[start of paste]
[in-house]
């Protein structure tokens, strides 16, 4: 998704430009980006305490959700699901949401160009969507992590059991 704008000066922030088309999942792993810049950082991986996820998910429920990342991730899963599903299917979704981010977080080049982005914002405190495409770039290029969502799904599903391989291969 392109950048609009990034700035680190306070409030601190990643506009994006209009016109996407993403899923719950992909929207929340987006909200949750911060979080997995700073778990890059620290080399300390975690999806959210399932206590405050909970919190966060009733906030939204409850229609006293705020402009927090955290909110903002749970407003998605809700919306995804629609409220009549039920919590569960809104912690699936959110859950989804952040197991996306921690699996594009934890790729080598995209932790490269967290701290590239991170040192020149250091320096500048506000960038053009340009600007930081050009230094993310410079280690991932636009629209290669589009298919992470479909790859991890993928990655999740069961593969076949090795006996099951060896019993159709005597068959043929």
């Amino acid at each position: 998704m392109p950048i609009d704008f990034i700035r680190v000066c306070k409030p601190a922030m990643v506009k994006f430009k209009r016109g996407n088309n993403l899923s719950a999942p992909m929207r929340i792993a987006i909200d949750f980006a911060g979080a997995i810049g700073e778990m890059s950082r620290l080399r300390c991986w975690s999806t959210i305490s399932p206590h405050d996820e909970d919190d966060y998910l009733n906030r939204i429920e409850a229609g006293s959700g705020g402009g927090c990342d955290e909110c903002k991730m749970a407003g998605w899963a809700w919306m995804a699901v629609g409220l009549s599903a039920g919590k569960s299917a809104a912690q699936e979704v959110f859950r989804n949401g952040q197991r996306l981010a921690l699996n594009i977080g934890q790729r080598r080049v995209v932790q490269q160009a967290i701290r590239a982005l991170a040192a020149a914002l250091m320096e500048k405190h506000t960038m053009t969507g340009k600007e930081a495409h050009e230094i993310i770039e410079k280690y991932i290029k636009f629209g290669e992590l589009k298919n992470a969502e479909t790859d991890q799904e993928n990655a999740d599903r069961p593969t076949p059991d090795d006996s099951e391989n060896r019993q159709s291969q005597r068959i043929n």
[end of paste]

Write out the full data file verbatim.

[in-house]
């Protein structure tokens, strides 16, 4: 998704430009980006305490959700699901949401160009969507992590059991 704008000066922030088309999942792993810049950082991986996820998910429920990342991730899963599903299917979704981010977080080049982005914002405190495409770039290029969502799904599903391989291969 392109950048609009990034700035680190306070409030601190990643506009994006209009016109996407993403899923719950992909929207929340987006909200949750911060979080997995700073778990890059620290080399300390975690999806959210399932206590405050909970919190966060009733906030939204409850229609006293705020402009927090955290909110903002749970407003998605809700919306995804629609409220009549039920919590569960809104912690699936959110859950989804952040197991996306921690699996594009934890790729080598995209932790490269967290701290590239991170040192020149250091320096500048506000960038053009340009600007930081050009230094993310410079280690991932636009629209290669589009298919992470479909790859991890993928990655999740069961593969076949090795006996099951060896019993159709005597068959043929």
């Amino acid at each position: 998704m392109p950048i609009d704008f990034i700035r680190v000066c306070k409030p601190a922030m990643v506009k994006f430009k209009r016109g996407n088309n993403l899923s719950a999942p992909m929207r929340i792993a987006i909200d949750f980006a911060g979080a997995i810049g700073e778990m890059s950082r620290l080399r300390c991986w975690s999806t959210i305490s399932p206590h405050d996820e909970d919190d966060y998910l009733n906030r939204i429920e409850a229609g006293s959700g705020g402009g927090c990342d955290e909110c903002k991730m749970a407003g998605w899963a809700w919306m995804a699901v629609g409220l009549s599903a039920g919590k569960s299917a809104a912690q699936e979704v959110f859950r989804n949401g952040q197991r996306l981010a921690l699996n594009i977080g934890q790729r080598r080049v995209v932790q490269q160009a967290i701290r590239a982005l991170a040192a020149a914002l250091m320096e500048k405190h506000t960038m053009t969507g340009k600007e930081a495409h050009e230094i993310i770039e410079k280690y991932i290029k636009f629209g290669e992590l589009k298919n992470a969502e479909t790859d991890q799904e993928n990655a999740d599903r069961p593969t076949p059991d090795d006996s099951e391989n060896r019993q159709s291969q005597r068959i043929n």